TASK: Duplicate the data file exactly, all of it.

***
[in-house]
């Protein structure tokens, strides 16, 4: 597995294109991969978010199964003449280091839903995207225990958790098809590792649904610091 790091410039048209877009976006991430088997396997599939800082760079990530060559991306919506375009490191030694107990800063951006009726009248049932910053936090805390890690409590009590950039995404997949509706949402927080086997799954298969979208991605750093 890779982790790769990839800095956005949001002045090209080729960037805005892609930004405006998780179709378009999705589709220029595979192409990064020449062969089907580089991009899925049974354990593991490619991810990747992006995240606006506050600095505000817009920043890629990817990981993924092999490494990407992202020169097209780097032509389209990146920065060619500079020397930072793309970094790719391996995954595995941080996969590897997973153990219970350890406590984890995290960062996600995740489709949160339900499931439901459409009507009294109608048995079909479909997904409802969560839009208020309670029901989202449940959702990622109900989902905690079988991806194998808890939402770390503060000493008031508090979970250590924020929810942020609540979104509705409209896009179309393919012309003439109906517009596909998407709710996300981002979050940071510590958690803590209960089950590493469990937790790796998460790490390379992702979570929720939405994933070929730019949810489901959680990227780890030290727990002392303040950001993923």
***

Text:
[in-house]
């Protein structure tokens, strides 16, 4: 597995294109991969978010199964003449280091839903995207225990958790098809590792649904610091 790091410039048209877009976006991430088997396997599939800082760079990530060559991306919506375009490191030694107990800063951006009726009248049932910053936090805390890690409590009590950039995404997949509706949402927080086997799954298969979208991605750093 890779982790790769990839800095956005949001002045090209080729960037805005892609930004405006998780179709378009999705589709220029595979192409990064020449062969089907580089991009899925049974354990593991490619991810990747992006995240606006506050600095505000817009920043890629990817990981993924092999490494990407992202020169097209780097032509389209990146920065060619500079020397930072793309970094790719391996995954595995941080996969590897997973153990219970350890406590984890995290960062996600995740489709949160339900499931439901459409009507009294109608048995079909479909997904409802969560839009208020309670029901989202449940959702990622109900989902905690079988991806194998808890939402770390503060000493008031508090979970250590924020929810942020609540979104509705409209896009179309393919012309003439109906517009596909998407709710996300981002979050940071510590958690803590209960089950590493469990937790790796998460790490390379992702979570929720939405994933070929730019949810489901959680990227780890030290727990002392303040950001993923």